By Dhesigen Naidoo*
The Africa Climate COP is around the corner. The 27th Conference of the Parties (COP27) to the United Nations Framework Convention on Climate Change begins on 6 November in Egypt. It promises a high-energy two weeks of intense negotiations as different interest groups push and pull their way towards a final declaration on 18 November.
The developing world, especially Africa, has been explicit that climate finance is top of the agenda. Funding should combine greater movement on mitigation finance with a seismic increase in adaptation finance.
These are critical priorities for the many countries highly vulnerable to climate change impacts, as seen with the ‘rain bombs’ in South Africa’s KwaZulu-Natal, floods in Pakistan and a devastating drought in the Horn of Africa.
Many countries are facing recession, and the escalating war in Europe has global ramifications. At the same time, large parts of the world are on the edge of an energy crisis. All this means the potential for deadlock on climate finance at COP27 is high. But if it succeeds, can Africa emerge and thrive as a climate-resilient continent?
The potential for deadlock on climate finance at November’s COP27 in Egypt is high
COP27 host Egypt held a meeting of African ministers of finance, economy, development and environment in September, ‘calling time on the unfulfilled pledges that have left African countries disproportionately battered by climate change.’ This resonates strongly with South Africa’s stance on developed country obligations.
In September, Egyptian Foreign Affairs Minister and COP27’s President-Designate, Sameh Shoukry, called for the fulfilment of climate pledges and said the aim was to make this an ‘implementation COP.’ He emphasised the need for cooperation and urgency to ‘save lives and livelihoods.’ At a recent Institute for Security Studies (ISS) seminar, Egypt’s Ambassador to South Africa Ahmed El Fadly, reiterated that the upcoming Egyptian Presidency was looking at COP27 ‘as a transformative moment in climate action.’
Expectations of the conference are high, and the challenges are immense. In the lead up to last year’s COP26, an encouraging convergence of views dominated the 2021 UN General Assembly with strong calls to build back better and greener.
By comparison, the road to COP27 is much more chequered. One factor is the energy crisis and Europe’s unfortunate swing back to fossil fuels to ensure energy security. Another is the United States (US) pushing for higher oil availability, criticising the Organization of the Petroleum Exporting Countries’ latest decision to limit production. Then there are the discouraging messages from Liz Truss, United Kingdom (UK) Prime Minister, about environment groups that have been labelled part of an ‘anti-growth coalition.’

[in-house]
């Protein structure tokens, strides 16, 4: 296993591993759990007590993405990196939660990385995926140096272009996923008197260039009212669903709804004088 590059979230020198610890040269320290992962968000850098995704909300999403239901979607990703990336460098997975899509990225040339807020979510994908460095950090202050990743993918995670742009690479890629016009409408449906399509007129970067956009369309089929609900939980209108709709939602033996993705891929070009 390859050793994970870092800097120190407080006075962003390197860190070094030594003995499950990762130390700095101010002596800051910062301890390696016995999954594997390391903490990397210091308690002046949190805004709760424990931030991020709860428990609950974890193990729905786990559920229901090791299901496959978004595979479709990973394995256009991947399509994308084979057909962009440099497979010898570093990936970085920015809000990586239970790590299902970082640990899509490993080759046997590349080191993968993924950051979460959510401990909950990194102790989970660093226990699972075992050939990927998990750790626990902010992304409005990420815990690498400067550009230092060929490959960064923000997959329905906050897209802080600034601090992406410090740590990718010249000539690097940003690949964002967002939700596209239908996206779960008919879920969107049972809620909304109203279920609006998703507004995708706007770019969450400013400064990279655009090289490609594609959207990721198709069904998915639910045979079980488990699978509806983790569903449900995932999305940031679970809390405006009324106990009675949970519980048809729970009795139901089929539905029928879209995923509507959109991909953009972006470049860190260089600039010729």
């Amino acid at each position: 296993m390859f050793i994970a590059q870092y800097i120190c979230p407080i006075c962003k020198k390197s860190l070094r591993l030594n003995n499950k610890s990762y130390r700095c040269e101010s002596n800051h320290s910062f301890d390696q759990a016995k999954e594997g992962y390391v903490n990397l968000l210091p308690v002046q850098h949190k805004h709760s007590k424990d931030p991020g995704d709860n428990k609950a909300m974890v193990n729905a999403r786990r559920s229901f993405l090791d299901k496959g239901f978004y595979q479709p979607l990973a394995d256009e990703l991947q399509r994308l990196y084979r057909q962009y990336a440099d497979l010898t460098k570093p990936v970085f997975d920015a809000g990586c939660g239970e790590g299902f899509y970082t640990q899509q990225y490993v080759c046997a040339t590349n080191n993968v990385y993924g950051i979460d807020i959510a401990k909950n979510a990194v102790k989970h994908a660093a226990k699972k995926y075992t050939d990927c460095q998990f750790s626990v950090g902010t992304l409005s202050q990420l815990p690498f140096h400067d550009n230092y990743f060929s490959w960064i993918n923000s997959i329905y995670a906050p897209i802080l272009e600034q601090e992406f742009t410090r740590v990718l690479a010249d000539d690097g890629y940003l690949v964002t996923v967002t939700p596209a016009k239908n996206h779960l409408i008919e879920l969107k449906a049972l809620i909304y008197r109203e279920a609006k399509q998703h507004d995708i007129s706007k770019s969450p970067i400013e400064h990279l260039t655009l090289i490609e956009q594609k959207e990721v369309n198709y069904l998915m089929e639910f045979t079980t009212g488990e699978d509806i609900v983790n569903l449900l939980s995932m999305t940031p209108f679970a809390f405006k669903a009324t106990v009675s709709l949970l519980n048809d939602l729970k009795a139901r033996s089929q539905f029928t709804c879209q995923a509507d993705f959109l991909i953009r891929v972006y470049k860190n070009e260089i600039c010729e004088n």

If climate finance negotiations succeed, can Africa emerge and thrive as a climate-resilient continent?
This is the backdrop against which COP27 must deliver. At least some important cards can be played with a reasonable chance of success. One is the developed-developing country partnership for energy transitions – the JETPs (Just Energy Transition Partnerships). South Africa’s JETP with the European Union, Germany, the UK, France and the US – geared to unlock US$8.5 billion in investment, loans and grants for South Africa’s decarbonisation – is a vital global pilot.
Several developing countries, including Indonesia, Nigeria, India and Vietnam, have joined the queue to form new global decarbonisation partnerships. And strong statements from all leaders attending the October pre-COP27 meeting in Kinshasa echoed the calls by UN Secretary-General António Guterres and Deputy Secretary-General Amina Mohammed. They asked for increases in climate financing in general and climate adaptation financing in particular.
There is a reasonable prospect of COP27 creating sufficient political momentum for a meaningful global climate deal in future. The key question is whether Africa has enough capacity to benefit from any positive movement. The ISS has started examining this issue, and a new report on Africa’s positioning in global climate change negotiations offers important insights.
First, Africa has pioneered the world’s first presidential-level governance structure – the Committee of African Heads of State on Climate Change. Second, it has a highly functional and increasingly significant African Group of Negotiators on climate change. And third, the African Ministers Council on the Environment is core to the continent’s negotiating position.
An African network of climate scientists can enable better decisions on a low-carbon, high-growth pathway
While Africa-wide guidance is an advantage, implementation happens on the ground. A replication of the African Union governance structure at the regional, national and sub-national levels is pivotal. For example, social compacting mechanisms like South Africa’s Presidential Climate Commission are taking root elsewhere in Africa. And an African network of climate scientists is being organised to enable better decisions on a low-carbon, high-growth African development pathway.
The challenges of COVID-19 and the frequent extreme weather events precipitated by climate change have introduced calamitous shocks around Africa. The challenge of no longer being able to use its fossil fuel assets represents a further dilemma for the continent.
A positive outcome at COP27 – with Africa prioritising low-carbon investment partnerships and building agency and capability – will be a welcome boost. It could spur the continent into a low-carbon industrialisation trajectory as a catalyst for a global low-carbon economy. After all, in the words of Pliny the Elder, ‘Ex Africa semper aliquid novi’ – ‘Out of Africa there is always something new.’
*About the author: Dhesigen Naidoo, Senior Research Associate, ISS Pretoria
Source: This article was published by ISS Today